Background Pulmonary involvement (PI) is the most frequent among the severe extra-articular manifestations of rheumatoid arthritis (RA), it associates with 10-20% of mortality. The early diagnosis may prevent the irreversible lesions. The reported prevalence of PI varies depending on the diagnostic methods applied.
Objectives The aim of this study was to determinate the prevalence of the PI on high resolution computed tomography (HRCT) of the lung in pts with RA and to compare the results to clinical features and pulmonary function test (PFT).
Methods We studied 11 pts (9 women, 2 men) with RA according to the revised ACR criteria who had suspected PI, Mean age 41,5±6,7 years, disease duration 10,5±4,7 years, and activity assessed by DAS28 4,6±1,3. Detailed medical and drug history was obtained. All pts were non-smokers. Physical investigation, rheumatoid factor (RF), antiCCP (cyclic citrullinated peptid) antibody, full blood count, ESR, C-reactive protein (CRP-hs), radiography examination, PFT (diffusing lung capacity - DLC), and HRCT were performed to all pts included. DLC parameters were examined as percentage predicted and assessed as mild (60%>lower range standard), moderate (40-60%) and severe (<40%) decrease. HCRT scans were read with an interest in PI, categorized into presence or absence of ground glass opacification, fibrosis, rheumatoid nodules, parenchymal and subpleural bands, pleural thickening, emphysema, bronchiectasis.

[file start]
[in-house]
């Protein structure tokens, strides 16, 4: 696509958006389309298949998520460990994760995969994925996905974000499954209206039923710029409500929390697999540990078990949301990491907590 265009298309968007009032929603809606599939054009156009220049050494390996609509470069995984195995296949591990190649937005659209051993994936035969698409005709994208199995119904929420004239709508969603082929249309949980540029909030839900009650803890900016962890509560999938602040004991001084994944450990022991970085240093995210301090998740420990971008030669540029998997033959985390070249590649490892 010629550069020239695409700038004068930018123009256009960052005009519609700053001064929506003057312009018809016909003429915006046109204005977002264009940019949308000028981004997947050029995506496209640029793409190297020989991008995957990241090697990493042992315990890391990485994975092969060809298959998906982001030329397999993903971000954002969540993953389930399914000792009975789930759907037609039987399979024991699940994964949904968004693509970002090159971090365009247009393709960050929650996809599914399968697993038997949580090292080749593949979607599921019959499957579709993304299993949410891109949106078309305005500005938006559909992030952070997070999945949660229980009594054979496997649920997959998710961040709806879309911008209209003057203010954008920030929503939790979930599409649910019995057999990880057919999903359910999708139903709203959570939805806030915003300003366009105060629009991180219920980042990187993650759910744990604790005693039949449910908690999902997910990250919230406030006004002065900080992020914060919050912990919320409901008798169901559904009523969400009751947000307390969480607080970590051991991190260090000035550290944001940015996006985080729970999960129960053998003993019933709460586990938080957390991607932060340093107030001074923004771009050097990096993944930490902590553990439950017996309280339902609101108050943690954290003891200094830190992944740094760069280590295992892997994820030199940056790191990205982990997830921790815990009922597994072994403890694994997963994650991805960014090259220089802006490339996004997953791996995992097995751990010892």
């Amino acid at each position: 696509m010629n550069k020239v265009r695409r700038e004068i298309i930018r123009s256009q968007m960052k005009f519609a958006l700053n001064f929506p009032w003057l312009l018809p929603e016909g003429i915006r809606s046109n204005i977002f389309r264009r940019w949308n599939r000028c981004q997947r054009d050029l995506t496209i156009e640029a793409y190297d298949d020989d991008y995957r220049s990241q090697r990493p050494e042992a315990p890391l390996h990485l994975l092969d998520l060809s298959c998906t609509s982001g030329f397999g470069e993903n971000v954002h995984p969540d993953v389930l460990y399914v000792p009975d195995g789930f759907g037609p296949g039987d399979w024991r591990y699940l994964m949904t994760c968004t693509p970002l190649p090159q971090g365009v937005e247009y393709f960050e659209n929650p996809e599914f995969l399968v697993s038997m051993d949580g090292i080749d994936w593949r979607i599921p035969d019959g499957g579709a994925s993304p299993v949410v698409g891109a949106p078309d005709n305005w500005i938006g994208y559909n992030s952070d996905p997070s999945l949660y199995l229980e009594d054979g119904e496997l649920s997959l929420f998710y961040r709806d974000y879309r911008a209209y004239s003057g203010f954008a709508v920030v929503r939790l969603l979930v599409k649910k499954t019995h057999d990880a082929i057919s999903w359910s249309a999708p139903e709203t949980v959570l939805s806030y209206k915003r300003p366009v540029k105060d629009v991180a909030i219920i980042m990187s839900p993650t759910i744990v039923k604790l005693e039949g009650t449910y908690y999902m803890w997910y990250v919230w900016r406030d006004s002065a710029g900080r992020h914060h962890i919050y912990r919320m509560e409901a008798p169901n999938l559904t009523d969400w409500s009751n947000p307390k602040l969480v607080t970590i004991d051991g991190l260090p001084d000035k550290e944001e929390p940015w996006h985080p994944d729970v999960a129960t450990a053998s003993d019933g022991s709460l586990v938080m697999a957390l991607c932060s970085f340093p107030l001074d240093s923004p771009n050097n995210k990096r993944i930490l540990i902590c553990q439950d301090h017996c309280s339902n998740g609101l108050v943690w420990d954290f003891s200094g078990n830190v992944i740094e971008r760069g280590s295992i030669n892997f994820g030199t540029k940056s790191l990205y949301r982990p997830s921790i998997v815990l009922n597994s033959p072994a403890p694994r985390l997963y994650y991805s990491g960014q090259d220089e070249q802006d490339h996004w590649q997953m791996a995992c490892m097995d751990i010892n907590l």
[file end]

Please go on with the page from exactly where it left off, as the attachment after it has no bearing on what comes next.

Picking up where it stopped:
Results All pts were RF positive, 72, 7% were antiCCP positive. Respiratory symptoms (dyspnea, cough or chest pain) were observed in 3 (27, 3%) pts. DLC showed abnormal patterns in 10 (90, 9%) pts.: 8 (72, 7%) pts had moderate decrease of DLC, 2 pts (18,2%) – mild decrease of DLC. We found high levels of antiCCP-antibody in all pts with moderate decrease of DLC, whereas pts with normal or mild decrease of DLC were anti-CCP antibody-negative. Abnormalities on the HRCT was found in 11 (100%) pts. Among the types of PI detected, bronchial involvement was the commonest (n=6, 54, 5%), followed by interstitial changes in 3 (27,3%) pts and pleural thickening in 2 (18,2%) pts. Superiority of HRCT over chest x-ray was evident (chest x-ray abnormalities were detected in 4 (36,4%) pts). No correlation was found between PI, gender, age, disease duration and radiological stage of RA (probably due to small number of pts).
Conclusions RA-lung involvement is frequent and commonly asymptomatic. Both of PFT and HRCT must be done to detect and control the progression of these abnormalities. HRCT seems to be the most sensitive modality for the evaluation of pulmonary involvement. We suggest that high antiCCP-antibody levels may play a role in the development of lung involvement in RA.
Liote H. Pulmonary manifestations of rheumatoid arthritis. Rev. Mal Respir, 2008, 25 (8), 973-988.
Disclosure of Interest None Declared